Iris, the rainbow goddess, loves thunderstorms

Thunderstorm are lighting up the sky at the Delta outpost.  This makes five straight days of thunderstorms here.  Luckily we got all the beds weeded before the rains hit.

The strawberries and the the rosemary are suffering, but the iris are loving it.  The strawberry leaves are green and beautiful, but the fruit is rotten due to the incessant rain.  Strawberries like lots of rain until they begin to set fruit.  Then no rain at all until you pick them.  Only those who spray fungicides will have a good crop of strawberries in the Delta this year.  We don’t do that, so looks like we’ll be baking fewer strawberry cakes this winter.

At least the strawberries are green.  Our rosemary is all turning brown from being too wet.  Rosemary is easy to grow, but likes well-drained soils. It even loves a little drought. Those we don’t have this year. We’re propagating rosemary at the Delta outpost to plant at Meadowcreek.  Rosemary allegedly repels deer and improves memory.  We could use both of those at Meadowcreek.

When people smell rosemary, small fat-soluble molecules enter the body through the lining of the nose or lungs and can cross the blood-brain barrier. When people are exposed to different intensities of rosemary aroma, they perform better and faster on tests of brain performance.  In blood samples, levels of the most common chemical in rosemary oil (1,8-cineole or eucalyptol) was highly correlated with test performance.   Eucalyptol may not be causing the cognitive effects.  It may just indicate that harder to detect chemicals from rosemary, such as rosmarinic acid and ursolic acid are working on your brain.

The cause of the repellent effect of rosemary on deer has not been explored, but we’re eager to try it.  Propagation will have to wait until our Delta rosemary recovers from the wet weather.

One heritage plant thrives in repeated thunderstorms: iris.  My grandmother asked me to take over her farm and garden when she decided to move to town.  I lived with her several months to learn about all her plants.  She loved daffodil and iris and Christmas cactus.  Somehow I’ve kept her plants alive through moves from Missouri to Texas to Kentucky to Arkansas.

Bliss Irises The Garden 1921This time of year, the iris is my favorite.  It’s a purple and yellow bearded iris that I haven’t seen anywhere else.  It flowers later than my yellow and white irises.  That means it’s out when we’re picking strawberries.  But even when its so wet the strawberries rot, the iris look great.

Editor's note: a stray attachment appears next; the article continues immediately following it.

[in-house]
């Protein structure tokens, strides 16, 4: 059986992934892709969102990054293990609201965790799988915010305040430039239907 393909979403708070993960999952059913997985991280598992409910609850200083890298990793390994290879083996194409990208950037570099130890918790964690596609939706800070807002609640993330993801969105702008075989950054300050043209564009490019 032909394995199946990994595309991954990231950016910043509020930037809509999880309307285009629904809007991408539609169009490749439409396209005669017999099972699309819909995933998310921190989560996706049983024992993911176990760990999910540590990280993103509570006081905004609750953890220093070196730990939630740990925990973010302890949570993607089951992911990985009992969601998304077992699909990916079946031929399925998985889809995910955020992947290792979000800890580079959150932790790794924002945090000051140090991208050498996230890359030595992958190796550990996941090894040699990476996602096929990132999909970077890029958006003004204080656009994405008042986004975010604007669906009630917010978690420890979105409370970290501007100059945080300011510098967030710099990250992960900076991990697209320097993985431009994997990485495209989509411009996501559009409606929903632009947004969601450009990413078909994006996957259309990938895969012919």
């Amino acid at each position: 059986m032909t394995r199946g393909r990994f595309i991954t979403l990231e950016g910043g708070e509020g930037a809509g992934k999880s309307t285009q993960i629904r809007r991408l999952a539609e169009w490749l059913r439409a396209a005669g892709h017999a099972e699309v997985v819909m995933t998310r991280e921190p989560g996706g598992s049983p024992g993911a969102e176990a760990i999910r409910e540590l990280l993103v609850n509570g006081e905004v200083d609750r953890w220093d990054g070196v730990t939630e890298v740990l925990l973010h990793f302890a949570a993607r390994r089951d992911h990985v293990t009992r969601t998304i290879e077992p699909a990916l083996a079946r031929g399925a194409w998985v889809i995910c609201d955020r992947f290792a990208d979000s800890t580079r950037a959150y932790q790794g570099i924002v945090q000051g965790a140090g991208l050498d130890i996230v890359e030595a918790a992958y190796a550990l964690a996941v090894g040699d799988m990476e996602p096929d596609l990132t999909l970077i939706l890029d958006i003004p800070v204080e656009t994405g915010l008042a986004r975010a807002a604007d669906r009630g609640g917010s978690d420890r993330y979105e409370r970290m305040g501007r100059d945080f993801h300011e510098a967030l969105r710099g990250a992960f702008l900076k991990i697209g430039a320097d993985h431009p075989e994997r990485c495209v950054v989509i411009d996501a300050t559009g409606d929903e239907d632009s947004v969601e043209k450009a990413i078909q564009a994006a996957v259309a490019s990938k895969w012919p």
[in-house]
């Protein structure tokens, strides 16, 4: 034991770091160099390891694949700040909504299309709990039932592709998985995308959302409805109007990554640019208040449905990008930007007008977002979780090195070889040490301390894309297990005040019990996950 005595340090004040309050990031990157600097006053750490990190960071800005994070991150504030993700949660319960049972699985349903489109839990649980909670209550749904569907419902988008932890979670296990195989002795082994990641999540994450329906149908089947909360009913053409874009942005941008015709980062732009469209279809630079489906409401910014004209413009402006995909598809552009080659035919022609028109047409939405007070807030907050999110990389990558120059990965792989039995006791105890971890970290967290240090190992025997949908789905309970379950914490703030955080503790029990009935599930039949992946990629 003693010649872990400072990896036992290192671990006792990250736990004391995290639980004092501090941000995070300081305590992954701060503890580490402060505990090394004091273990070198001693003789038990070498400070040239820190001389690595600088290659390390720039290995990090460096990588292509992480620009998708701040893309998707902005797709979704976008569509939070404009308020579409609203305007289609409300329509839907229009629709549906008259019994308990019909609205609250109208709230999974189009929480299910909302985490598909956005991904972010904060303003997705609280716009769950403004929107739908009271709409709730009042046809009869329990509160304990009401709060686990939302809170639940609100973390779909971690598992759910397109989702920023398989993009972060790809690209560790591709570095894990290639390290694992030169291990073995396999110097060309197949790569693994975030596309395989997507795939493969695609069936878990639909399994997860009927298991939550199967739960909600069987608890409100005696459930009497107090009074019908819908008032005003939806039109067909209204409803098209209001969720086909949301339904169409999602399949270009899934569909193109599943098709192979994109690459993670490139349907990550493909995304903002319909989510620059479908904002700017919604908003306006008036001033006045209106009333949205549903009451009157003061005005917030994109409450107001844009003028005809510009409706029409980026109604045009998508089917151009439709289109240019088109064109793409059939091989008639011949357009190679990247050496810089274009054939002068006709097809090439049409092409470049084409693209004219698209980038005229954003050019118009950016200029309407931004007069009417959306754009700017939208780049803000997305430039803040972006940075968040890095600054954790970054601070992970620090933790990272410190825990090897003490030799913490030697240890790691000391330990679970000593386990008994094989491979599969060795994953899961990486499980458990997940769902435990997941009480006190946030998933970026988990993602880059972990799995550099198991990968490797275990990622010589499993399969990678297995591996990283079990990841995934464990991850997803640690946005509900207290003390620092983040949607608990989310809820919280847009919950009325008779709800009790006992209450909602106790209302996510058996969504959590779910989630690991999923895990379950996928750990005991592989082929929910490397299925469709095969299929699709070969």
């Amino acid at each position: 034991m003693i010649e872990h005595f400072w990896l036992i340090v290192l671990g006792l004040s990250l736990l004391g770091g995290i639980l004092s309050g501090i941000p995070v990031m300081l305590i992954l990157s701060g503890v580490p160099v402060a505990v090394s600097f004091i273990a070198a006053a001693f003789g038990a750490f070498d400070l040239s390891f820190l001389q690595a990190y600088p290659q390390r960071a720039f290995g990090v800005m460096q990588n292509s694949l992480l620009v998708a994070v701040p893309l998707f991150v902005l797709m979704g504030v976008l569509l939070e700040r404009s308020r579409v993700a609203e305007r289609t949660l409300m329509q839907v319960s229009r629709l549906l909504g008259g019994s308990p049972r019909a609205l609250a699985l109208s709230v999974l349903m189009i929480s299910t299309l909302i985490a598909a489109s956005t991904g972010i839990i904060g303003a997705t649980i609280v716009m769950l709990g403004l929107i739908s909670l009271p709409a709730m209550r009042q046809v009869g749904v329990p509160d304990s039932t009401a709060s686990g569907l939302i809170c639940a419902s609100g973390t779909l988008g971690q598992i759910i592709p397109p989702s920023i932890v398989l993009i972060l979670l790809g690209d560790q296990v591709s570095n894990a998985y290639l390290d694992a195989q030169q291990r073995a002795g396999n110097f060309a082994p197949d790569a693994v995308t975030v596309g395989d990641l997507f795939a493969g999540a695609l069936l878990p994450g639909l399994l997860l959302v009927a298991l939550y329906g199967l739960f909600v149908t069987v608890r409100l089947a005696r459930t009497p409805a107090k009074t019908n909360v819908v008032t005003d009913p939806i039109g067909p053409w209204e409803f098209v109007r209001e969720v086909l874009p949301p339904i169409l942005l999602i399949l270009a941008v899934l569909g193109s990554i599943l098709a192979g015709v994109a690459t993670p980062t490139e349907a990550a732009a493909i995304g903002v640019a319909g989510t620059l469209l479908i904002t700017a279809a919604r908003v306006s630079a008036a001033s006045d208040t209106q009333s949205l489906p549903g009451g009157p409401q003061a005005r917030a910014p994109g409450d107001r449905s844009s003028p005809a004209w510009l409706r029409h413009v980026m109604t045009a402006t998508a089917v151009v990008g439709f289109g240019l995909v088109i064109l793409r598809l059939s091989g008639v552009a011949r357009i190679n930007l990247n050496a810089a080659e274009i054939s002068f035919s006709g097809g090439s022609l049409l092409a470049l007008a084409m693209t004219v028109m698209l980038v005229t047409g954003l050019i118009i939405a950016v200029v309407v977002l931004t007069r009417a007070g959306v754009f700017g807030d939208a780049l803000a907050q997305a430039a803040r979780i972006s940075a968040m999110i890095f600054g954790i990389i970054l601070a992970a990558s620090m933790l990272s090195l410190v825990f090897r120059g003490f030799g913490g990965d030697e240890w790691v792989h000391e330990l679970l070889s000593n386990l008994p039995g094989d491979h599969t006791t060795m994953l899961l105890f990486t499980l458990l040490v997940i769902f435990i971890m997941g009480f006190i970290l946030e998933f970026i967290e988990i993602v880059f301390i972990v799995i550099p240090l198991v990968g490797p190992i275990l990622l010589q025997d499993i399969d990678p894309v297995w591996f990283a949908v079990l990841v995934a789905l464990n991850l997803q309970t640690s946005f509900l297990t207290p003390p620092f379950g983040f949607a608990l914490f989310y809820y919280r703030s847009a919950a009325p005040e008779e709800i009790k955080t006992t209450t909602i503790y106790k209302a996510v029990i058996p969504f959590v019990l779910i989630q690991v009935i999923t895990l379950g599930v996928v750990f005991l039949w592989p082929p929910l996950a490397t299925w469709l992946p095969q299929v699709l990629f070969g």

At Meadowcreek, we have a lovely wild dwarf iris which seems to be sprouting everywhere this time of year.  Wild irises are found all around the world.  Iris is the name for a genus which includes about 300 species.  The name comes from the Greek goddess of the rainbow, who carried messages between earth and sky.  One of the earliest known artworks of an iris is a fresco in King Minos’ palace on the Greek Island of Crete. The palace dates from 2100 BC.  The most famous use of the iris is as a symbol of French kings.  The iris flower was adapted on royal flags as the Fleur de Lys.  It disappeared from the French flag with their Revolution, but is still on the flag of the Province of Quebec in Canada.

We love having a diversity of plants.  If the weather isn’t great for one, it will be for some of the others.  Much like in farming, where a diversity of crops leads to more resilience.  Over-reliance on one crop sooner or later will result in a total crop failure.  Diversifying with both animals and crops increases resilience even more.  Sure it can be more efficient to specialize in just one type of production.  But, in the long run, you pay for it.

Since we’re not farming commercially anymore, we can really appreciate the diversity just for its own sake.  And to remember my grandmother and the long line of plant-lovers who have created and perpetuated Iris and rosemary and strawberries.  And its something anyone can do, even if all you have is a sunny windowsill.

 

 

 

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